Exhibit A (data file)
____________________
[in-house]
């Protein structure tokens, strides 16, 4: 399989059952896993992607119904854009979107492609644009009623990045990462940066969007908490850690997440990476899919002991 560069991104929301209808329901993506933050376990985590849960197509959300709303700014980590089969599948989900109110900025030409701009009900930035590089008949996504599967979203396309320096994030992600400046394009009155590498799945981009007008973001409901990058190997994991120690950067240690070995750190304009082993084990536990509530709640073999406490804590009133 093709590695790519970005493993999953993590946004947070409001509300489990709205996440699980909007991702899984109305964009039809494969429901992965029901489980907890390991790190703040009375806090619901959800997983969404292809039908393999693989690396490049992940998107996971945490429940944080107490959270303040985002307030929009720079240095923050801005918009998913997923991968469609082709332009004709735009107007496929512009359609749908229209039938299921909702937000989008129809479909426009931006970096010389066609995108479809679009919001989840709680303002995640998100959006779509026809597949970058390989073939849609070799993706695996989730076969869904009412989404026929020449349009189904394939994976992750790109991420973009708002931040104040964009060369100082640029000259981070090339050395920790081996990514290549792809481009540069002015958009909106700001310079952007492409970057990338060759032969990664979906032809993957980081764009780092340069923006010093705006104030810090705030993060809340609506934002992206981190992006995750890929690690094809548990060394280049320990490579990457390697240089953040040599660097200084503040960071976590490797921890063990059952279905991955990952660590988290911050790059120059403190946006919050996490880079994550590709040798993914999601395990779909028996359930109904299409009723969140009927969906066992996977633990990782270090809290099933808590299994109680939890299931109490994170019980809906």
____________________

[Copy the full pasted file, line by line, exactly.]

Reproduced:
[in-house]
């Protein structure tokens, strides 16, 4: 399989059952896993992607119904854009979107492609644009009623990045990462940066969007908490850690997440990476899919002991 560069991104929301209808329901993506933050376990985590849960197509959300709303700014980590089969599948989900109110900025030409701009009900930035590089008949996504599967979203396309320096994030992600400046394009009155590498799945981009007008973001409901990058190997994991120690950067240690070995750190304009082993084990536990509530709640073999406490804590009133 093709590695790519970005493993999953993590946004947070409001509300489990709205996440699980909007991702899984109305964009039809494969429901992965029901489980907890390991790190703040009375806090619901959800997983969404292809039908393999693989690396490049992940998107996971945490429940944080107490959270303040985002307030929009720079240095923050801005918009998913997923991968469609082709332009004709735009107007496929512009359609749908229209039938299921909702937000989008129809479909426009931006970096010389066609995108479809679009919001989840709680303002995640998100959006779509026809597949970058390989073939849609070799993706695996989730076969869904009412989404026929020449349009189904394939994976992750790109991420973009708002931040104040964009060369100082640029000259981070090339050395920790081996990514290549792809481009540069002015958009909106700001310079952007492409970057990338060759032969990664979906032809993957980081764009780092340069923006010093705006104030810090705030993060809340609506934002992206981190992006995750890929690690094809548990060394280049320990490579990457390697240089953040040599660097200084503040960071976590490797921890063990059952279905991955990952660590988290911050790059120059403190946006919050996490880079994550590709040798993914999601395990779909028996359930109904299409009723969140009927969906066992996977633990990782270090809290099933808590299994109680939890299931109490994170019980809906």